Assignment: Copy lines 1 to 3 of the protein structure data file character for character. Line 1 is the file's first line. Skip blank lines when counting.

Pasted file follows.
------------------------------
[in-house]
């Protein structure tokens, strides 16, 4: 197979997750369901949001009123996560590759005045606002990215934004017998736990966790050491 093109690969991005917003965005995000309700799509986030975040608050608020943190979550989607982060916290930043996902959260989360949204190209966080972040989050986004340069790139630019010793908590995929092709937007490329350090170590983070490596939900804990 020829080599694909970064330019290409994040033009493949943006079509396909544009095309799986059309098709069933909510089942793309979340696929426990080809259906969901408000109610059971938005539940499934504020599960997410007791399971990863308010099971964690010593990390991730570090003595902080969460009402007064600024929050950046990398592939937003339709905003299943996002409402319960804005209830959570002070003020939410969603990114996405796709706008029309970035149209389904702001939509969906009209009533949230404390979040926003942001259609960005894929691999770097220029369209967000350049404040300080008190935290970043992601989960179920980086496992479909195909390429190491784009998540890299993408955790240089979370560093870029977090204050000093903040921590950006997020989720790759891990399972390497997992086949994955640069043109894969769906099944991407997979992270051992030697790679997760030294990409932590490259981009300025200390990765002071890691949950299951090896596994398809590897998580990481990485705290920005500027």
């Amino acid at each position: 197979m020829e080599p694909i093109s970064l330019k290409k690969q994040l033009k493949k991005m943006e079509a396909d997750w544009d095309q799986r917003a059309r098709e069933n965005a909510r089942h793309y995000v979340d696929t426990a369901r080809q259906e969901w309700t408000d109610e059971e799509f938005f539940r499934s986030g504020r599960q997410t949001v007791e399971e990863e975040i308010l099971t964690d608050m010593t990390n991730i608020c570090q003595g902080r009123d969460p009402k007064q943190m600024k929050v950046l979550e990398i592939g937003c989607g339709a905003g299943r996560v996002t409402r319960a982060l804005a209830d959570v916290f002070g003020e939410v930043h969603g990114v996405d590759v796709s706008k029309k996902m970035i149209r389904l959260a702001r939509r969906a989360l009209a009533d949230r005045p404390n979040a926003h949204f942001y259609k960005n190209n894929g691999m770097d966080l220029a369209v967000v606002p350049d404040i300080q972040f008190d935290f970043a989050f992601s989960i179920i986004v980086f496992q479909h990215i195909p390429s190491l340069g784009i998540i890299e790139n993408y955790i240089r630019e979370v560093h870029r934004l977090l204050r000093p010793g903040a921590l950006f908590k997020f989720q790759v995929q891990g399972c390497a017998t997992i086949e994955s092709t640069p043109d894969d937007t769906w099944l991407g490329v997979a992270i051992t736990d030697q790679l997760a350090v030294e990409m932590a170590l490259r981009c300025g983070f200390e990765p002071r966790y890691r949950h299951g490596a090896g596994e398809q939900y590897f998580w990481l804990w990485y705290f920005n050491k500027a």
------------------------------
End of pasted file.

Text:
[in-house]
């Protein structure tokens, strides 16, 4: 197979997750369901949001009123996560590759005045606002990215934004017998736990966790050491 093109690969991005917003965005995000309700799509986030975040608050608020943190979550989607982060916290930043996902959260989360949204190209966080972040989050986004340069790139630019010793908590995929092709937007490329350090170590983070490596939900804990 020829080599694909970064330019290409994040033009493949943006079509396909544009095309799986059309098709069933909510089942793309979340696929426990080809259906969901408000109610059971938005539940499934504020599960997410007791399971990863308010099971964690010593990390991730570090003595902080969460009402007064600024929050950046990398592939937003339709905003299943996002409402319960804005209830959570002070003020939410969603990114996405796709706008029309970035149209389904702001939509969906009209009533949230404390979040926003942001259609960005894929691999770097220029369209967000350049404040300080008190935290970043992601989960179920980086496992479909195909390429190491784009998540890299993408955790240089979370560093870029977090204050000093903040921590950006997020989720790759891990399972390497997992086949994955640069043109894969769906099944991407997979992270051992030697790679997760030294990409932590490259981009300025200390990765002071890691949950299951090896596994398809590897998580990481990485705290920005500027």
């Amino acid at each position: 197979m020829e080599p694909i093109s970064l330019k290409k690969q994040l033009k493949k991005m943006e079509a396909d997750w544009d095309q799986r917003a059309r098709e069933n965005a909510r089942h793309y995000v979340d696929t426990a369901r080809q259906e969901w309700t408000d109610e059971e799509f938005f539940r499934s986030g504020r599960q997410t949001v007791e399971e990863e975040i308010l099971t964690d608050m010593t990390n991730i608020c570090q003595g902080r009123d969460p009402k007064q943190m600024k929050v950046l979550e990398i592939g937003c989607g339709a905003g299943r996560v996002t409402r319960a982060l804005a209830d959570v916290f002070g003020e939410v930043h969603g990114v996405d590759v796709s706008k029309k996902m970035i149209r389904l959260a702001r939509r969906a989360l009209a009533d949230r005045p404390n979040a926003h949204f942001y259609k960005n190209n894929g691999m770097d966080l220029a369209v967000v606002p350049d404040i300080q972040f008190d935290f970043a989050f992601s989960i179920i986004v980086f496992q479909h990215i195909p390429s190491l340069g784009i998540i890299e790139n993408y955790i240089r630019e979370v560093h870029r934004l977090l204050r000093p010793g903040a921590l950006f908590k997020f989720q790759v995929q891990g399972c390497a017998t997992i086949e994955s092709t640069p043109d894969d937007t769906w099944l991407g490329v997979a992270i051992t736990d030697q790679l997760a350090v030294e990409m932590a170590l490259r981009c300025g983070f200390e990765p002071r966790y890691r949950h299951g490596a090896g596994e398809q939900y590897f998580w990481l804990w990485y705290f920005n050491k500027a």